Sunday, May 28, 2006

Father (Lt.) Vincent R. Capodanno, USN, CMOH, Servant of God
FINALLY, a Patron Saint for the Marine Corps?

Excellent article concerning the cause for Sainthood has formally been opened for Medal of Honor awarded "Grunt Padre". I know that my eldest brother will be happy to hear this... he was a 0331 (Marine Corps machine gunner) in Viet-Nam, who served more than one Mass for Fr. Capodanno.

The second posting I ever did on this blog was concerning Father Capodanno and his possible Canonization. Deo Gratis his cause has been officially opened. If you're curious, there I have posted his Medal of Honor citation.

Unfortunately, the news story from Catholic News Service has some errors. Father Capodanno wasn't killed by a sniper... he was killed by a communist North Viet-Namese machine gunner less than 5 feet away from him, as Fr. Capodanno was trying to save the life of a dying comrade. Also the writer committed a cardinal sin against Marines... he referred to Marines as "soldiers".

Anyhow, to read about Fr. Capodanno in the words of those who served with him, go here. Below is a bit of the recollection by Former Marine Ray Harton, Mike Company, 3/5 (3d Battalion, 5th Marine Regiment).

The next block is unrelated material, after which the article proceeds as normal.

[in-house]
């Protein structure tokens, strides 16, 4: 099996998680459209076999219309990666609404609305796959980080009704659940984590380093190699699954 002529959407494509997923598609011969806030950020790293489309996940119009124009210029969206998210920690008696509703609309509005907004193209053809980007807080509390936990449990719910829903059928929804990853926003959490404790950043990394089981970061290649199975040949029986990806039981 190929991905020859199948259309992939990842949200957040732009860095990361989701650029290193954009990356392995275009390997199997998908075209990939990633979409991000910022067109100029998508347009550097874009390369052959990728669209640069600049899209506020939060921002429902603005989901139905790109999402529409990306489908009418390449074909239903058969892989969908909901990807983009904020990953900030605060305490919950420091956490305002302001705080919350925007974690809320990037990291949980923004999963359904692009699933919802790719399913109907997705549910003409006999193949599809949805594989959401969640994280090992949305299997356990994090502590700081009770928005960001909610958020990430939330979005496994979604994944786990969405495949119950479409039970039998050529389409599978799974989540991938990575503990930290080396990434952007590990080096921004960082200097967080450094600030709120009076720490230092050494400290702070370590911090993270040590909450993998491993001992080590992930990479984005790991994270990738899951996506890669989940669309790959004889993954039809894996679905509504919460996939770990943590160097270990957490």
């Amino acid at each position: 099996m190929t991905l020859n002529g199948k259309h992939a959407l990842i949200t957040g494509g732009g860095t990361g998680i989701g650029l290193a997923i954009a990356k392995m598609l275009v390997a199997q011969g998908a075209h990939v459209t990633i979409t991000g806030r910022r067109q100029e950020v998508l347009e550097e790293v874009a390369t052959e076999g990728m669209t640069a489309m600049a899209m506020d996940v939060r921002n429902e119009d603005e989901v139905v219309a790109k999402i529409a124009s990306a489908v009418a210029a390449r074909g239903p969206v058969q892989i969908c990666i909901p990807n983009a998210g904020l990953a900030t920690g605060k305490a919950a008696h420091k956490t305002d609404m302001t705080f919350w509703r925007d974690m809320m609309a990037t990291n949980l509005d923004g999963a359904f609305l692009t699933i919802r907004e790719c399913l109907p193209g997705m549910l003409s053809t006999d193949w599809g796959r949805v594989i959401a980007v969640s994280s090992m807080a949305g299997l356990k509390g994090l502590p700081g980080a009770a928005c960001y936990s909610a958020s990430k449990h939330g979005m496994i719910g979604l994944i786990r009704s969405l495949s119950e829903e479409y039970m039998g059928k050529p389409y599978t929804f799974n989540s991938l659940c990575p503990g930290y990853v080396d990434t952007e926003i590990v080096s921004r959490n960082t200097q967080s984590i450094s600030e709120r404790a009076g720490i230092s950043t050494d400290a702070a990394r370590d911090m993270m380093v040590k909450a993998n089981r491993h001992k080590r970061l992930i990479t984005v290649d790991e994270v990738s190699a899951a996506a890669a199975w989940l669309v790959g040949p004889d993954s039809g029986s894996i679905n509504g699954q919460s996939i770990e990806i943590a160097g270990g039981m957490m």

If this doesn't bring a tear to your eye, there's something wrong with you.

Sometime late afternoon we heard scattered fire, we had stopped close to a small hill. Sgt. Peters came running up and told us 1st Platoon had been hit hard and we were going to help them. We ran some, walked some and approached the top of the hill and the carnage started. All I can remember is Sgt. Peters screaming, "Get that Gun!" and I was hit in the left arm that spun me to the ground, another shot shattered my rifle. I was screaming, along with other members of my squad, we were being shot at every move we made.

The machine gun was close, 15 to 25 yards away, in a thicket, part way down the far slope of the small hill or knoll I called it. This very hard for me. I can remember seeing the North Vietnamese troops moving and coming toward me, there were Marines lying all around me, and I was calling for help, while with every beat of my fast pumping heart, my life blood was spurting on the ground. I could hear someone holler "Corpsman!" but every time I would move, that gun would shoot at me, and the other Marines. At a distance, I could see Doc Leal moving from Marine to Marine, and he was looking at me. I knew I was going to die, I was not able to defend myself, and the NVA were coming after me, that was my fear.

Through all the noise and hearing myself scream, someone touched me. I had rolled myself on my left side to put pressure on my left arm and elbow, and someone touched me, it was Fr. Vince. As I looked into his eyes, all things got silent. Not a sound could be heard. No screaming, nothing but the sound of his soft voice, and the look of compassion in his eyes. "Stay calm Marine, someone will be here to help, God is with all of us this day!"